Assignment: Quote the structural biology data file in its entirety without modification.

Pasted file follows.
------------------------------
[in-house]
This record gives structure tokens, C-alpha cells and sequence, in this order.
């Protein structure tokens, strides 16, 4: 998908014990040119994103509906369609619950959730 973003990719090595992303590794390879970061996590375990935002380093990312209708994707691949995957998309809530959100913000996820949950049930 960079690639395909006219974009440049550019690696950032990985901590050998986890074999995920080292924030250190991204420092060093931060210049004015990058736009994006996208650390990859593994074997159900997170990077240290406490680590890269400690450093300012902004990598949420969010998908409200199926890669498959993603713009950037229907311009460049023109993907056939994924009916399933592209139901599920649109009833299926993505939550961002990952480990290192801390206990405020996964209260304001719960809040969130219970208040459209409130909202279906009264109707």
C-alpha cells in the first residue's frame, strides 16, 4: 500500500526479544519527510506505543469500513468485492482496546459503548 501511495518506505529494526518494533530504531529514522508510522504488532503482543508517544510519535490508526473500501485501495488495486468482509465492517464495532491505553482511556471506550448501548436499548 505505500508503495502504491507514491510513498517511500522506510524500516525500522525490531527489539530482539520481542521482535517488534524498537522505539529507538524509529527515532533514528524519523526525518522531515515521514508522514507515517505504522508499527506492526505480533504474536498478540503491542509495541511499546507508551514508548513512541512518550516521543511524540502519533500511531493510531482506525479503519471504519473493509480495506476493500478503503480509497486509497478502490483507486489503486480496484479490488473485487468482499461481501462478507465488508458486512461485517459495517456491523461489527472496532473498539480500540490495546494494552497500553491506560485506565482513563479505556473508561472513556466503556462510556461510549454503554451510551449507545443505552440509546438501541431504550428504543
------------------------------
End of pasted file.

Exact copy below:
[in-house]
This record gives structure tokens, C-alpha cells and sequence, in this order.
């Protein structure tokens, strides 16, 4: 998908014990040119994103509906369609619950959730 973003990719090595992303590794390879970061996590375990935002380093990312209708994707691949995957998309809530959100913000996820949950049930 960079690639395909006219974009440049550019690696950032990985901590050998986890074999995920080292924030250190991204420092060093931060210049004015990058736009994006996208650390990859593994074997159900997170990077240290406490680590890269400690450093300012902004990598949420969010998908409200199926890669498959993603713009950037229907311009460049023109993907056939994924009916399933592209139901599920649109009833299926993505939550961002990952480990290192801390206990405020996964209260304001719960809040969130219970208040459209409130909202279906009264109707």
C-alpha cells in the first residue's frame, strides 16, 4: 500500500526479544519527510506505543469500513468485492482496546459503548 501511495518506505529494526518494533530504531529514522508510522504488532503482543508517544510519535490508526473500501485501495488495486468482509465492517464495532491505553482511556471506550448501548436499548 505505500508503495502504491507514491510513498517511500522506510524500516525500522525490531527489539530482539520481542521482535517488534524498537522505539529507538524509529527515532533514528524519523526525518522531515515521514508522514507515517505504522508499527506492526505480533504474536498478540503491542509495541511499546507508551514508548513512541512518550516521543511524540502519533500511531493510531482506525479503519471504519473493509480495506476493500478503503480509497486509497478502490483507486489503486480496484479490488473485487468482499461481501462478507465488508458486512461485517459495517456491523461489527472496532473498539480500540490495546494494552497500553491506560485506565482513563479505556473508561472513556466503556462510556461510549454503554451510551449507545443505552440509546438501541431504550428504543